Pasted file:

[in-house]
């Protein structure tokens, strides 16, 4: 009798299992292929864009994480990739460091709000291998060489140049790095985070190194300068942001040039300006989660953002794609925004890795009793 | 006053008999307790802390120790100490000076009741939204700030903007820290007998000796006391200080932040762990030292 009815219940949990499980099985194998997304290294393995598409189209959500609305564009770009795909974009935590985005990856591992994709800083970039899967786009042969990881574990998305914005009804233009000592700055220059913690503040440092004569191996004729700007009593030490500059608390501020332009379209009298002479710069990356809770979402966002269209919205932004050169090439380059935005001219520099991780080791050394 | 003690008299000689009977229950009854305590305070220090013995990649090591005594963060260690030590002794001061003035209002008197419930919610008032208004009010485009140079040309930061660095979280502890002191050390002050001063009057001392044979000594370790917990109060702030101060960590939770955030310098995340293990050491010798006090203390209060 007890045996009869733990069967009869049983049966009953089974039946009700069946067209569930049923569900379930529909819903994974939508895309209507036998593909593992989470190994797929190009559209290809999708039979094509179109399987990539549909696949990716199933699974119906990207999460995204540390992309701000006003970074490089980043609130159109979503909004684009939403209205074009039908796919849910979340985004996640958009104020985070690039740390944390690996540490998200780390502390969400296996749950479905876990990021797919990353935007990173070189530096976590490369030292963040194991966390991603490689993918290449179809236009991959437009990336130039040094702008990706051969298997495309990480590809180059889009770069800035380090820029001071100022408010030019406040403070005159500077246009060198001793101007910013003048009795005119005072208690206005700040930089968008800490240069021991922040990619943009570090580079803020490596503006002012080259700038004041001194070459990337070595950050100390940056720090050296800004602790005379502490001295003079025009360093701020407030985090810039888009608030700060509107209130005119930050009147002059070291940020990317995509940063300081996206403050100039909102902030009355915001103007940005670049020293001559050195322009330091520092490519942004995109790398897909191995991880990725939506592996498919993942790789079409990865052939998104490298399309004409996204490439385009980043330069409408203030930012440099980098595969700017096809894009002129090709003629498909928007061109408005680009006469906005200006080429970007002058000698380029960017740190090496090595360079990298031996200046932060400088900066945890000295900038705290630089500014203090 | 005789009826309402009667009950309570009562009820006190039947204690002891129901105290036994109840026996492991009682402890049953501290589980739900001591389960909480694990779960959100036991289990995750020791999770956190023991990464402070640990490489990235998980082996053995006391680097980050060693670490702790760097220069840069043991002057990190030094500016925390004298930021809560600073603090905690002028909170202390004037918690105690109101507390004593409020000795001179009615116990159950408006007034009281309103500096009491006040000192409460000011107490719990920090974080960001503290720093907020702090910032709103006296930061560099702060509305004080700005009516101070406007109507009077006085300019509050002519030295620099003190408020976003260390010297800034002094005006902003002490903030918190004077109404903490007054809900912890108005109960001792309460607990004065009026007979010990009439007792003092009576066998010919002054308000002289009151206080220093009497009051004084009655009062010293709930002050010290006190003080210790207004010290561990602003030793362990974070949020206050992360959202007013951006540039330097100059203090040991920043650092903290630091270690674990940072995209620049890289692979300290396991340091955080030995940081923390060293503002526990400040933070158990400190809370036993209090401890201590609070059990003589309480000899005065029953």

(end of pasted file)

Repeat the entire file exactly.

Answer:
[in-house]
């Protein structure tokens, strides 16, 4: 009798299992292929864009994480990739460091709000291998060489140049790095985070190194300068942001040039300006989660953002794609925004890795009793 | 006053008999307790802390120790100490000076009741939204700030903007820290007998000796006391200080932040762990030292 009815219940949990499980099985194998997304290294393995598409189209959500609305564009770009795909974009935590985005990856591992994709800083970039899967786009042969990881574990998305914005009804233009000592700055220059913690503040440092004569191996004729700007009593030490500059608390501020332009379209009298002479710069990356809770979402966002269209919205932004050169090439380059935005001219520099991780080791050394 | 003690008299000689009977229950009854305590305070220090013995990649090591005594963060260690030590002794001061003035209002008197419930919610008032208004009010485009140079040309930061660095979280502890002191050390002050001063009057001392044979000594370790917990109060702030101060960590939770955030310098995340293990050491010798006090203390209060 007890045996009869733990069967009869049983049966009953089974039946009700069946067209569930049923569900379930529909819903994974939508895309209507036998593909593992989470190994797929190009559209290809999708039979094509179109399987990539549909696949990716199933699974119906990207999460995204540390992309701000006003970074490089980043609130159109979503909004684009939403209205074009039908796919849910979340985004996640958009104020985070690039740390944390690996540490998200780390502390969400296996749950479905876990990021797919990353935007990173070189530096976590490369030292963040194991966390991603490689993918290449179809236009991959437009990336130039040094702008990706051969298997495309990480590809180059889009770069800035380090820029001071100022408010030019406040403070005159500077246009060198001793101007910013003048009795005119005072208690206005700040930089968008800490240069021991922040990619943009570090580079803020490596503006002012080259700038004041001194070459990337070595950050100390940056720090050296800004602790005379502490001295003079025009360093701020407030985090810039888009608030700060509107209130005119930050009147002059070291940020990317995509940063300081996206403050100039909102902030009355915001103007940005670049020293001559050195322009330091520092490519942004995109790398897909191995991880990725939506592996498919993942790789079409990865052939998104490298399309004409996204490439385009980043330069409408203030930012440099980098595969700017096809894009002129090709003629498909928007061109408005680009006469906005200006080429970007002058000698380029960017740190090496090595360079990298031996200046932060400088900066945890000295900038705290630089500014203090 | 005789009826309402009667009950309570009562009820006190039947204690002891129901105290036994109840026996492991009682402890049953501290589980739900001591389960909480694990779960959100036991289990995750020791999770956190023991990464402070640990490489990235998980082996053995006391680097980050060693670490702790760097220069840069043991002057990190030094500016925390004298930021809560600073603090905690002028909170202390004037918690105690109101507390004593409020000795001179009615116990159950408006007034009281309103500096009491006040000192409460000011107490719990920090974080960001503290720093907020702090910032709103006296930061560099702060509305004080700005009516101070406007109507009077006085300019509050002519030295620099003190408020976003260390010297800034002094005006902003002490903030918190004077109404903490007054809900912890108005109960001792309460607990004065009026007979010990009439007792003092009576066998010919002054308000002289009151206080220093009497009051004084009655009062010293709930002050010290006190003080210790207004010290561990602003030793362990974070949020206050992360959202007013951006540039330097100059203090040991920043650092903290630091270690674990940072995209620049890289692979300290396991340091955080030995940081923390060293503002526990400040933070158990400190809370036993209090401890201590609070059990003589309480000899005065029953």